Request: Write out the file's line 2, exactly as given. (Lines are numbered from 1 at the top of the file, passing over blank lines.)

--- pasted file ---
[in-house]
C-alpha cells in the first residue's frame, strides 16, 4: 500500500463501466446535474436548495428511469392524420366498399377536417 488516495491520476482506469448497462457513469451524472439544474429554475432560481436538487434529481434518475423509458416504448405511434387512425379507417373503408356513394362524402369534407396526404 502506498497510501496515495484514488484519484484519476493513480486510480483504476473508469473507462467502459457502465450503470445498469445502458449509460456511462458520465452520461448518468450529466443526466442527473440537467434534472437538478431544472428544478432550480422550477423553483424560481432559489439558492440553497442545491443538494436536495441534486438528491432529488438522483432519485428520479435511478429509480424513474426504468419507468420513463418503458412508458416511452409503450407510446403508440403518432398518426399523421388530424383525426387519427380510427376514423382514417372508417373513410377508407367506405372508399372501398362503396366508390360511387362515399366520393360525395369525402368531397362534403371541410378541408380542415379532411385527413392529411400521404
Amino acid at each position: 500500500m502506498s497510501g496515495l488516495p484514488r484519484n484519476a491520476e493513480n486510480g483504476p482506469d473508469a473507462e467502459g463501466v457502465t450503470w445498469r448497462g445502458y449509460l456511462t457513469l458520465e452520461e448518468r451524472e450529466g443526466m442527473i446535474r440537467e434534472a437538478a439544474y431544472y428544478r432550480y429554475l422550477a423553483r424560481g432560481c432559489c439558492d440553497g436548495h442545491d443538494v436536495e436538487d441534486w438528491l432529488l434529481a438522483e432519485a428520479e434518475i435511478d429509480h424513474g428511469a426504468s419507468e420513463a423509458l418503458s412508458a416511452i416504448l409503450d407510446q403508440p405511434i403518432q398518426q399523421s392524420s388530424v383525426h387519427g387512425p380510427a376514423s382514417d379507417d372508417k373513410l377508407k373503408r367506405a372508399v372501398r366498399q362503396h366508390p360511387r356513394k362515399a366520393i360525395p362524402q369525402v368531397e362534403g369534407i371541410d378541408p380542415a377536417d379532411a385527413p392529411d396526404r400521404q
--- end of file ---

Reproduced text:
C-alpha cells in the first residue's frame, strides 16, 4: 500500500463501466446535474436548495428511469392524420366498399377536417 488516495491520476482506469448497462457513469451524472439544474429554475432560481436538487434529481434518475423509458416504448405511434387512425379507417373503408356513394362524402369534407396526404 502506498497510501496515495484514488484519484484519476493513480486510480483504476473508469473507462467502459457502465450503470445498469445502458449509460456511462458520465452520461448518468450529466443526466442527473440537467434534472437538478431544472428544478432550480422550477423553483424560481432559489439558492440553497442545491443538494436536495441534486438528491432529488438522483432519485428520479435511478429509480424513474426504468419507468420513463418503458412508458416511452409503450407510446403508440403518432398518426399523421388530424383525426387519427380510427376514423382514417372508417373513410377508407367506405372508399372501398362503396366508390360511387362515399366520393360525395369525402368531397362534403371541410378541408380542415379532411385527413392529411400521404